Deadly Ukrainian strikes rock Russia as vote cements Putin's grip

MOSCOW: Ukrainian bombardments killed two people and set an oil facility ablaze in Russia on Saturday, the second day of showpiece elections guaranteed to cement President Vladimir Putin's hardline rule.

Presidential polls opened this week but voting has been marred by a surge in fatal Ukrainian aerial attacks and a series of incursions into Russian territory by pro-Ukrainian sabotage groups.

Fresh bombardments Saturday prompted authorities to close schools and shopping centres in the Belgorod region bordering Ukraine.

Putin, who cast his vote online, has vowed a harsh response to the assaults and accused Ukraine of trying to "disrupt" his bid for another six-year mandate.

Belgorod governor Vyacheslav Gladkov said two residents had been killed and others wounded in shelling Saturday.

Throughout Saturday, Russia's defence ministry said it had downed rockets, missiles and drones over Belgorod and Kursk, another border region that has seen an uptick in attacks.

Kremlin spokesman Dmitry Peskov told state media the Russian leader was being "constantly briefed" by his military leaders on the situation at the border.

Both Peskov and the defence ministry said Russian forces had fought off more attempted infiltrations by "Ukrainian militant sabotage and reconnaissance groups" overnight.

Kremlin proxy officials in the occupied Kherson region of southern Ukraine meanwhile said one person was killed and four wounded in a drone attack.

The border attacks were a concern for voters hundreds of kilometres away in the town of Sergiev Posad outside Moscow, famous for its ornate Orthodox monastery with golden onion domes.

Casting her ballot from home with the help of election officials going door-to-door, 87-year-old Inessa Rozhkova said she hoped the polls would bring an end to the conflict with Ukraine.

"Can you imagine how many people died? And now our border villages are suffering. We worry for them," she said.

In a nearby polling station at a vocational school, Elena Kirsanova, 68, came with her husband to vote for Putin.

"They try to scare us, but this is not a nation that can be intimidated," Kirsanova told AFP.

Putin, 71, has been in power since the last day of 1999 and is set to extend his grip over the country until 2030.

If he completes another Kremlin term, he will hold power longer than any Russian leader since Catherine the Great in the 18th century.

He faces no genuine competition in the vote, having barred two candidates who opposed the conflict in Ukraine.

And his main domestic opponent, Alexei Navalny, died last month in an Arctic prison in unexplained circumstances.

The Kremlin has pitched the election as an opportunity for Russians to show they are behind Moscow's full-scale military campaign in Ukraine and Putin's anti-Western agenda.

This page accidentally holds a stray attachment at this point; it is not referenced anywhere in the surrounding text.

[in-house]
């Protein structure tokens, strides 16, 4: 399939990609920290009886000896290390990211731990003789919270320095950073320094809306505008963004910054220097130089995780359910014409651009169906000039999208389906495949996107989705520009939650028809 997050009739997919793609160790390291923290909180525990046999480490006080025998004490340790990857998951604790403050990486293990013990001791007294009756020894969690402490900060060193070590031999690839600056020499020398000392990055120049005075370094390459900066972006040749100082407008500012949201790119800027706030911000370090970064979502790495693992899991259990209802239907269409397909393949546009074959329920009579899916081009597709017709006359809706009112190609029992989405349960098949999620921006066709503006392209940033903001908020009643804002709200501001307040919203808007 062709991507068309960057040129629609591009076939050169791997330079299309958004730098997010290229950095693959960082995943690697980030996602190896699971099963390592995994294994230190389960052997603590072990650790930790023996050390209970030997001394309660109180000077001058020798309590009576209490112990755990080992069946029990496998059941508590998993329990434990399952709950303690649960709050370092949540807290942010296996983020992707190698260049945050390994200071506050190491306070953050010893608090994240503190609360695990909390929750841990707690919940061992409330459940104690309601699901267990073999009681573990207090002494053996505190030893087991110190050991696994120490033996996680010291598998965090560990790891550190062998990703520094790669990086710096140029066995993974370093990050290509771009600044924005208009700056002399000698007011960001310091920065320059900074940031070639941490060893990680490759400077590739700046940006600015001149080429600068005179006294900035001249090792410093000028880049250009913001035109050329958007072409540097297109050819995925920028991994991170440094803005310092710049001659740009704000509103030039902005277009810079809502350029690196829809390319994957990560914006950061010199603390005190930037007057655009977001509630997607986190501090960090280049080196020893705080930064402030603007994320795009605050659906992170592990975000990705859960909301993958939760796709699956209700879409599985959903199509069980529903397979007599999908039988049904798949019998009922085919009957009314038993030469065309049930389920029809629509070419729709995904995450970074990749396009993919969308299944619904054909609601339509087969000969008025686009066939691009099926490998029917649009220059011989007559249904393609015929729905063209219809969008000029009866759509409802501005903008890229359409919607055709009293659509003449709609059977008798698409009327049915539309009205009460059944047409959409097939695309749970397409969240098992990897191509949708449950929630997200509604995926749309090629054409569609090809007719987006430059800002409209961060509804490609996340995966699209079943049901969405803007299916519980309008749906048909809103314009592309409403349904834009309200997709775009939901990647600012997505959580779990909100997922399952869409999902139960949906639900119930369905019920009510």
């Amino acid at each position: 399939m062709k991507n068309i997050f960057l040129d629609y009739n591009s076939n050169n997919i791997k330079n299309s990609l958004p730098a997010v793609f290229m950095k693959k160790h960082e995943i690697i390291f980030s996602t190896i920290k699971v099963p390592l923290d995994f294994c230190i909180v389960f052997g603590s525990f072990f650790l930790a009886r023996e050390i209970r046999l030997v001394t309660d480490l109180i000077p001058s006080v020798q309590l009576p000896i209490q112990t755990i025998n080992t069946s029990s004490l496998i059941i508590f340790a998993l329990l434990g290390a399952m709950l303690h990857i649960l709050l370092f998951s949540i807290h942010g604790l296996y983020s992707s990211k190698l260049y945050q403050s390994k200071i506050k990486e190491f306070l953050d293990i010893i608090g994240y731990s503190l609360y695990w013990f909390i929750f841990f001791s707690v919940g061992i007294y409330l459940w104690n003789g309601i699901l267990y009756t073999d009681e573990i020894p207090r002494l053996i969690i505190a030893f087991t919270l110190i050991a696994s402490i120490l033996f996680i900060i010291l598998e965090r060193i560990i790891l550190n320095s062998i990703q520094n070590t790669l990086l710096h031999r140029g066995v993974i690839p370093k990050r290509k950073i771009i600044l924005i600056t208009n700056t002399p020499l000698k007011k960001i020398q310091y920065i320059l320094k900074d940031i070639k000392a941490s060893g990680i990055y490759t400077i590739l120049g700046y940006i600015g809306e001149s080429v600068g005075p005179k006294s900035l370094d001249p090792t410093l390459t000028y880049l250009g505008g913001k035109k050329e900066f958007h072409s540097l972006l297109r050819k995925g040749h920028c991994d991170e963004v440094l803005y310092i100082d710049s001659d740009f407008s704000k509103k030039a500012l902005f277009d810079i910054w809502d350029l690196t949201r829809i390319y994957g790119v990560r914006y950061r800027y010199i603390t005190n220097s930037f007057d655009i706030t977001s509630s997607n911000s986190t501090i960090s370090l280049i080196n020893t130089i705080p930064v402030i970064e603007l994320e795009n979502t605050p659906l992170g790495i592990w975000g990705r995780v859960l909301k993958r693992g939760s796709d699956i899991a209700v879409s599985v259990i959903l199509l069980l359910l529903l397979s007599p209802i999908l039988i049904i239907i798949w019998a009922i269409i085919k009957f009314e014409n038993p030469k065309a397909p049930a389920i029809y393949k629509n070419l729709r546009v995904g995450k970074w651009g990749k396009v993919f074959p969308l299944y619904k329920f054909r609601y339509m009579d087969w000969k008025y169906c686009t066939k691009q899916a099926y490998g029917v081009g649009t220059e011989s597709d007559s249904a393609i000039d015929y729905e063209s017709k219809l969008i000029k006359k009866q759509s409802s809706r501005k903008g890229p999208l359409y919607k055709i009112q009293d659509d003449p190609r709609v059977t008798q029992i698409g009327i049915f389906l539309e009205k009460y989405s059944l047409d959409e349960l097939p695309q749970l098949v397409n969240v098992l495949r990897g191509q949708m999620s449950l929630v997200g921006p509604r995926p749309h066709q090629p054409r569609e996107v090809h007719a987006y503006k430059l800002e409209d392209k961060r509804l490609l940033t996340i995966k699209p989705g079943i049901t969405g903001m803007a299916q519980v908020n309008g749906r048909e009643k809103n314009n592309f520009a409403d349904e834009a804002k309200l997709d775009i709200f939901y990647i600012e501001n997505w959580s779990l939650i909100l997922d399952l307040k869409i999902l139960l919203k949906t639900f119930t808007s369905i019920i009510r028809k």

"The actions of the West... unite the people of Russia more," 70-year-old voter Lyubov Pyankova told AFP on Saturday in Saint Petersburg, Putin's home city.

Voting was also taking place in parts of Ukraine occupied by Russian forces – a move denounced as "illegal" and a "sham" by Kyiv and Western governments.

On Saturday, state media showed soldiers and election officials collecting ballots from elderly residents in Avdiivka, the frontline city destroyed by months of fighting before being captured by Russian forces last month.

Authorities accused at least two more Russians – one in the central city of Yekaterinburg and in the western exclave of Kaliningrad – of pouring green ink into ballot boxes, following a spate of arrests for similar acts and arson attacks a day earlier.

They face up to five years in prison under charges of obstructing election proceedings.

The substance being poured into the ballot boxes resembles zelyonka, a surgical antiseptic used previously by pro-Kremlin actors to douse on opposition politicians, including Navalny.

Russia's FSB security service also announced arrests of Russians it said were aiding Ukrainian forces or planning to carry out sabotage at military and transport facilities.

Ukrainian attacks have extended well beyond border regions with Kyiv's forces targeting oil facilities deep inside Russian territory.

The governor of the Samara region – around 800 kilometres (500 miles) from the front lines – said Saturday that Ukrainian drones had targeted two oil refineries, igniting a blaze at one of them.

A defence source in Kyiv told AFP the attack was planned by the SBU security services.

French President Emmanuel Macron said in an interview with newspaper Le Parisien published Saturday that "at some point" Western allies might need to have ground operations in Ukraine to "counter Russian forces."

His earlier refusal to rule out troops on the ground drew anger from Germany and other European partners.--AFP

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